4 tips for using comfrey in the garden

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comfrey for oeganic gardeningComfrey is a true wonder plant. Not only do bees love it; ours is buzzing with bees as soon as the flowers appear, but comfrey is every organic gardener’s best friend.

Comfrey is rich in nitrogen; needed for leaf growth, phosphorous; for healthy roots and good germination and potassium; for flowers and fruit. Therefore, it makes the perfect food for plants!

Here are five ways to use comfrey in your organic garden.

Compost activator

Comfrey leaves encourage your compost heap to heat up and contain lots of nitrgoen to kick start the composting process. Comfrey is every composter’s friend; just add some leaves to your compost pile on a regular basis.

Potatoes

It is said that if you line a potato trench with wilted comfrey leaves before planting, you’ll have a bumper and excellent tasting crop!

Liquid feed

Fill a tub with water, add a generous handful of comfrey leaves, cover and leave for a month. Hold your nose when you open it, but you’ll have one of the best liquid feeds  you could wish for. Dilute with water and give your tomatoes, potatoes and runner beans a good feed.

Potting compost

Mix comfrey leaves with leaf mould to make an effective base for potting compost.

Mulch

Put a 2 inch thick layer of comfrey leaves around plants to slowly break down and release plant nutrients in the soil. This is particularly effective around tomatoes, and currant bushes.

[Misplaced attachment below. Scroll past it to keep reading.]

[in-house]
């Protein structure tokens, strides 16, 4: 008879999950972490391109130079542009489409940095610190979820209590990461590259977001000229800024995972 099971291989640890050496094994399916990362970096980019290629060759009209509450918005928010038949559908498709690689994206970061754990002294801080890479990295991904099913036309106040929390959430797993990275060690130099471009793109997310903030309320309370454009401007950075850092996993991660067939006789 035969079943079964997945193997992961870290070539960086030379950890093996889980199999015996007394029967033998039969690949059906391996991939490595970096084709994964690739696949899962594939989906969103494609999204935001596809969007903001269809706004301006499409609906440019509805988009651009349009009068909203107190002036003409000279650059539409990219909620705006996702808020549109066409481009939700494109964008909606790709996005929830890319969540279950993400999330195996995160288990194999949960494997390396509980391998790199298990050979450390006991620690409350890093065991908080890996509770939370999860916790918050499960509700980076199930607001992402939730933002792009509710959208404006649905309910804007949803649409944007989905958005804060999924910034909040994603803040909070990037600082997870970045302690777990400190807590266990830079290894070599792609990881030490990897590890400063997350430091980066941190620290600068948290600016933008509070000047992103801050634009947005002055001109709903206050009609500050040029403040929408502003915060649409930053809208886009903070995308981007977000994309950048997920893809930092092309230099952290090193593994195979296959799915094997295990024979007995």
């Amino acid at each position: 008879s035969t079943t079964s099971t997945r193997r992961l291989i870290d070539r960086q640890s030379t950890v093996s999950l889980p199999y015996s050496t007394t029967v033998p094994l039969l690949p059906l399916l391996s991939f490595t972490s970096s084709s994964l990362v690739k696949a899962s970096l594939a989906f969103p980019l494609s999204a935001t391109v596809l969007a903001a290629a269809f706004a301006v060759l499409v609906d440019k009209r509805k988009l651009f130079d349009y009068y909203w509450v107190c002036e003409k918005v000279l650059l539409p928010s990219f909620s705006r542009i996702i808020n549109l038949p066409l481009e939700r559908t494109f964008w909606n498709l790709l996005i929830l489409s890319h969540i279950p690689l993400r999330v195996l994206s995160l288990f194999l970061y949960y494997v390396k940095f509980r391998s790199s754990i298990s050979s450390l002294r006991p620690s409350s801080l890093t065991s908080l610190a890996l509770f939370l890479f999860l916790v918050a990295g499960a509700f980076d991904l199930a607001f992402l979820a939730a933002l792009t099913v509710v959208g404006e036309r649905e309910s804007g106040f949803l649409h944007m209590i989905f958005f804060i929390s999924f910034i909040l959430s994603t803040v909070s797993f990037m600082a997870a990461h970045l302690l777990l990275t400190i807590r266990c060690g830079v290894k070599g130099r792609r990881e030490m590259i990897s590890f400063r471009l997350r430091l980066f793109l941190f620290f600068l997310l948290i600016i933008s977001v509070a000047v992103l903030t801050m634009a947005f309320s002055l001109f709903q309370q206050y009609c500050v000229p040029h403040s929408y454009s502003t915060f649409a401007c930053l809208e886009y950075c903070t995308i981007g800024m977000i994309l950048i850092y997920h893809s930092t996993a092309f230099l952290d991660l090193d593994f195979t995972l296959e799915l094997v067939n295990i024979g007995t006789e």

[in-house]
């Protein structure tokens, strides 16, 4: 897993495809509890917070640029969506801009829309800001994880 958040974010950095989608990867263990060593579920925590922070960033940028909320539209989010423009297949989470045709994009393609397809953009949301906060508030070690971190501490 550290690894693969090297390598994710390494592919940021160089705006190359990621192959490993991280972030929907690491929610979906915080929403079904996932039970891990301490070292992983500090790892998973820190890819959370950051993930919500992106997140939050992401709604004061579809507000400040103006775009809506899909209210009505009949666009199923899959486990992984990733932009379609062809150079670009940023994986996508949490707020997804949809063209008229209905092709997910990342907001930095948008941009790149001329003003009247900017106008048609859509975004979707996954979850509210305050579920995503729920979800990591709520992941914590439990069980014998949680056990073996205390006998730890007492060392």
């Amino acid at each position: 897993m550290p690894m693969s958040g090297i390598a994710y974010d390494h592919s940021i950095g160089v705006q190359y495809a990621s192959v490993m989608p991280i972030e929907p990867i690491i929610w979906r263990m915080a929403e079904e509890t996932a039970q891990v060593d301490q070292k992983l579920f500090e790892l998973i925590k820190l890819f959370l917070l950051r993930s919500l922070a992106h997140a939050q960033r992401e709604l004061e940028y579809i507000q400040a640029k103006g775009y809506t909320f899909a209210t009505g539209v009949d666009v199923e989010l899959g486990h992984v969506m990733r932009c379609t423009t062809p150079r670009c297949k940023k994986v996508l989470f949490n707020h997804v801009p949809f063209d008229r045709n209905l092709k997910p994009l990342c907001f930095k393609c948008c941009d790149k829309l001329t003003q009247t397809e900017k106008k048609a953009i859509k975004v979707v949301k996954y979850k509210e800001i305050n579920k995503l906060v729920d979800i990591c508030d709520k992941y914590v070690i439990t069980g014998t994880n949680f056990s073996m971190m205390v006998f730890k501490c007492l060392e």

How about you – do you have comfrey in your garden; how do you use it to benefit your garden?

2 Comments

  1. Goo on July 16, 2009 at 2:18 pm

    I agree with you, comfrey is a great resource. As well as using it in the garden in the ways which you describe, I also chop up pieces of root and gently heat it in olive oil. I strain the oil and then use it as a night time rejuvenating moisturiser. Comfrey is very rich in allantoin a substance well known for its skin healing properties.



  2. Mrs Green on July 26, 2009 at 3:25 pm

    @Goo: Hi Goo, I love the sound of your recipe; I didn’t know about its properties on the skin. You learn something new every day; thank you for sharing 🙂



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